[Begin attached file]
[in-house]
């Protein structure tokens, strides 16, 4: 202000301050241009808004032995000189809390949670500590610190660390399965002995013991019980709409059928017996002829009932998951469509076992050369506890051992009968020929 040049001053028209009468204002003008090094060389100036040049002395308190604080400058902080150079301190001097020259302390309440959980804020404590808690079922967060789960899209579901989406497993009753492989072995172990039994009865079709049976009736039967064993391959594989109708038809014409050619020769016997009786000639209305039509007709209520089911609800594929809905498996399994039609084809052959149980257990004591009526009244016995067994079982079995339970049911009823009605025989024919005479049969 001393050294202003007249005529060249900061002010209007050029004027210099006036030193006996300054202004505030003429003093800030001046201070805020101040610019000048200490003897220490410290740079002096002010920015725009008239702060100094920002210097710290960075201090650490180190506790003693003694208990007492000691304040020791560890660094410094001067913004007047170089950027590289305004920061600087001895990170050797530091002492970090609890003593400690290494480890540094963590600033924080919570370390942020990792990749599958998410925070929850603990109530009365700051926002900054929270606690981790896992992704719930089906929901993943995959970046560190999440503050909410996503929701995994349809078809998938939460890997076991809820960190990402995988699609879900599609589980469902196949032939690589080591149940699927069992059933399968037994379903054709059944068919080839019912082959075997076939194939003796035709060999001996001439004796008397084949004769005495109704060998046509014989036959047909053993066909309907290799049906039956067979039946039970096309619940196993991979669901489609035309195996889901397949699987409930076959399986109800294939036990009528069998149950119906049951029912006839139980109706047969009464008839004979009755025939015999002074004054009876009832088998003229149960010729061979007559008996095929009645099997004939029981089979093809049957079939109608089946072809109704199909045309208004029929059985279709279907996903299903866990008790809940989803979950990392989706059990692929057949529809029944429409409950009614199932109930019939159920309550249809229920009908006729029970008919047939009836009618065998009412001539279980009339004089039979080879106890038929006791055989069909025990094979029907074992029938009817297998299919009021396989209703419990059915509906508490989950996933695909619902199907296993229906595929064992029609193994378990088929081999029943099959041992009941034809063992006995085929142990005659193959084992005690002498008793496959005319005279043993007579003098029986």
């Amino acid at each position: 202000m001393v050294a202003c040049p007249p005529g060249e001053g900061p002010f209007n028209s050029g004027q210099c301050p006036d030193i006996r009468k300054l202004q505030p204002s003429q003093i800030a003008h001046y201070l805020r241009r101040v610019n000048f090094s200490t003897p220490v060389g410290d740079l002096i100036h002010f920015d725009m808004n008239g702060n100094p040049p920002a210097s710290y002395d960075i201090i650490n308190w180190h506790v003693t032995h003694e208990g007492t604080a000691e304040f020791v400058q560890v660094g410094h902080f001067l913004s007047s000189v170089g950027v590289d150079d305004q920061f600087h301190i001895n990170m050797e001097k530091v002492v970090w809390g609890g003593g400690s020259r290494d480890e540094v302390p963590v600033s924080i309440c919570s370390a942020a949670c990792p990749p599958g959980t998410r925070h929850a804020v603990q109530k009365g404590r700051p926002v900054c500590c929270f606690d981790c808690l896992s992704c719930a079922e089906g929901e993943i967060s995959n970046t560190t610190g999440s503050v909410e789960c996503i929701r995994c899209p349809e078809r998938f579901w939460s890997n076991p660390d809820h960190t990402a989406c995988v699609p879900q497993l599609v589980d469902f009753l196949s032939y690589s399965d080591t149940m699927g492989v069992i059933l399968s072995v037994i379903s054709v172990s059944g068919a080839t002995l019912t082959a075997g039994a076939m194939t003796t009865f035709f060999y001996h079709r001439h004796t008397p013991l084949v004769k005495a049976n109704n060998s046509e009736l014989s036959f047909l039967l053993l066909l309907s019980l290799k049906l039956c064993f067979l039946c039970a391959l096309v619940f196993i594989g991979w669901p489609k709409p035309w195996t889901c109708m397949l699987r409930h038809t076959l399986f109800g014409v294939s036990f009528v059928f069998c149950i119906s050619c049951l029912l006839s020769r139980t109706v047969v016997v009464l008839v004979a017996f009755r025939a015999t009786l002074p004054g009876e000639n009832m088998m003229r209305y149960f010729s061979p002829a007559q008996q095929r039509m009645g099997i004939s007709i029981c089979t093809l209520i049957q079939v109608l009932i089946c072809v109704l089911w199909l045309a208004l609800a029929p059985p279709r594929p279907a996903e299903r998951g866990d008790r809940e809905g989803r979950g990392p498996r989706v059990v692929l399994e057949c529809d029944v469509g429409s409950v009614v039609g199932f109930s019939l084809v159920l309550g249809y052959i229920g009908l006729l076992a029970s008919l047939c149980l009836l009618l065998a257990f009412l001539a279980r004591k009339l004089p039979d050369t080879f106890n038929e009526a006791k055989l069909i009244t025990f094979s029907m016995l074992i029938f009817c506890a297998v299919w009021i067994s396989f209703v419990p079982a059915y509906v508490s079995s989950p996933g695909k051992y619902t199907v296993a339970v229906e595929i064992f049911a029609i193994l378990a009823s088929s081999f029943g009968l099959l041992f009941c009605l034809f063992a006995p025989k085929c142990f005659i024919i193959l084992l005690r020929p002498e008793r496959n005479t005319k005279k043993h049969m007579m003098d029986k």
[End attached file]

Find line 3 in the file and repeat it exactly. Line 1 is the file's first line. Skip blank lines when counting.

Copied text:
């Amino acid at each position: 202000m001393v050294a202003c040049p007249p005529g060249e001053g900061p002010f209007n028209s050029g004027q210099c301050p006036d030193i006996r009468k300054l202004q505030p204002s003429q003093i800030a003008h001046y201070l805020r241009r101040v610019n000048f090094s200490t003897p220490v060389g410290d740079l002096i100036h002010f920015d725009m808004n008239g702060n100094p040049p920002a210097s710290y002395d960075i201090i650490n308190w180190h506790v003693t032995h003694e208990g007492t604080a000691e304040f020791v400058q560890v660094g410094h902080f001067l913004s007047s000189v170089g950027v590289d150079d305004q920061f600087h301190i001895n990170m050797e001097k530091v002492v970090w809390g609890g003593g400690s020259r290494d480890e540094v302390p963590v600033s924080i309440c919570s370390a942020a949670c990792p990749p599958g959980t998410r925070h929850a804020v603990q109530k009365g404590r700051p926002v900054c500590c929270f606690d981790c808690l896992s992704c719930a079922e089906g929901e993943i967060s995959n970046t560190t610190g999440s503050v909410e789960c996503i929701r995994c899209p349809e078809r998938f579901w939460s890997n076991p660390d809820h960190t990402a989406c995988v699609p879900q497993l599609v589980d469902f009753l196949s032939y690589s399965d080591t149940m699927g492989v069992i059933l399968s072995v037994i379903s054709v172990s059944g068919a080839t002995l019912t082959a075997g039994a076939m194939t003796t009865f035709f060999y001996h079709r001439h004796t008397p013991l084949v004769k005495a049976n109704n060998s046509e009736l014989s036959f047909l039967l053993l066909l309907s019980l290799k049906l039956c064993f067979l039946c039970a391959l096309v619940f196993i594989g991979w669901p489609k709409p035309w195996t889901c109708m397949l699987r409930h038809t076959l399986f109800g014409v294939s036990f009528v059928f069998c149950i119906s050619c049951l029912l006839s020769r139980t109706v047969v016997v009464l008839v004979a017996f009755r025939a015999t009786l002074p004054g009876e000639n009832m088998m003229r209305y149960f010729s061979p002829a007559q008996q095929r039509m009645g099997i004939s007709i029981c089979t093809l209520i049957q079939v109608l009932i089946c072809v109704l089911w199909l045309a208004l609800a029929p059985p279709r594929p279907a996903e299903r998951g866990d008790r809940e809905g989803r979950g990392p498996r989706v059990v692929l399994e057949c529809d029944v469509g429409s409950v009614v039609g199932f109930s019939l084809v159920l309550g249809y052959i229920g009908l006729l076992a029970s008919l047939c149980l009836l009618l065998a257990f009412l001539a279980r004591k009339l004089p039979d050369t080879f106890n038929e009526a006791k055989l069909i009244t025990f094979s029907m016995l074992i029938f009817c506890a297998v299919w009021i067994s396989f209703v419990p079982a059915y509906v508490s079995s989950p996933g695909k051992y619902t199907v296993a339970v229906e595929i064992f049911a029609i193994l378990a009823s088929s081999f029943g009968l099959l041992f009941c009605l034809f063992a006995p025989k085929c142990f005659i024919i193959l084992l005690r020929p002498e008793r496959n005479t005319k005279k043993h049969m007579m003098d029986k």